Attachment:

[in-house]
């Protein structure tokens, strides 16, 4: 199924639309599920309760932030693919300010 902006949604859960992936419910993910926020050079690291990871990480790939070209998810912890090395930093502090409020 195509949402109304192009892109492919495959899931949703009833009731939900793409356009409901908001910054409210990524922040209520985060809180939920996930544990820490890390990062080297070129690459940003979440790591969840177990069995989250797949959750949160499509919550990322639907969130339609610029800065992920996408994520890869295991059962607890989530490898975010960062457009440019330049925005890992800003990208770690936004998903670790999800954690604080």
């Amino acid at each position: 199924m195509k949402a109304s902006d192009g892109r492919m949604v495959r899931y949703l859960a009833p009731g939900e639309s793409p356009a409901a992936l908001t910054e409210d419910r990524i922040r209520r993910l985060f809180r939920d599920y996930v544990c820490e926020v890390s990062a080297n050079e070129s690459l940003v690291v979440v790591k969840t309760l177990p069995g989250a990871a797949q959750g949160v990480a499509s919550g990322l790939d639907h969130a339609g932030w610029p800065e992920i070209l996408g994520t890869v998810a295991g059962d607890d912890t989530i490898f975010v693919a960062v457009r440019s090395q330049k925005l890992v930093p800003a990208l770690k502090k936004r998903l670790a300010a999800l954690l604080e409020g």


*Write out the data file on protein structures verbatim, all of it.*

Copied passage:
[in-house]
């Protein structure tokens, strides 16, 4: 199924639309599920309760932030693919300010 902006949604859960992936419910993910926020050079690291990871990480790939070209998810912890090395930093502090409020 195509949402109304192009892109492919495959899931949703009833009731939900793409356009409901908001910054409210990524922040209520985060809180939920996930544990820490890390990062080297070129690459940003979440790591969840177990069995989250797949959750949160499509919550990322639907969130339609610029800065992920996408994520890869295991059962607890989530490898975010960062457009440019330049925005890992800003990208770690936004998903670790999800954690604080």
């Amino acid at each position: 199924m195509k949402a109304s902006d192009g892109r492919m949604v495959r899931y949703l859960a009833p009731g939900e639309s793409p356009a409901a992936l908001t910054e409210d419910r990524i922040r209520r993910l985060f809180r939920d599920y996930v544990c820490e926020v890390s990062a080297n050079e070129s690459l940003v690291v979440v790591k969840t309760l177990p069995g989250a990871a797949q959750g949160v990480a499509s919550g990322l790939d639907h969130a339609g932030w610029p800065e992920i070209l996408g994520t890869v998810a295991g059962d607890d912890t989530i490898f975010v693919a960062v457009r440019s090395q330049k925005l890992v930093p800003a990208l770690k502090k936004r998903l670790a300010a999800l954690l604080e409020g």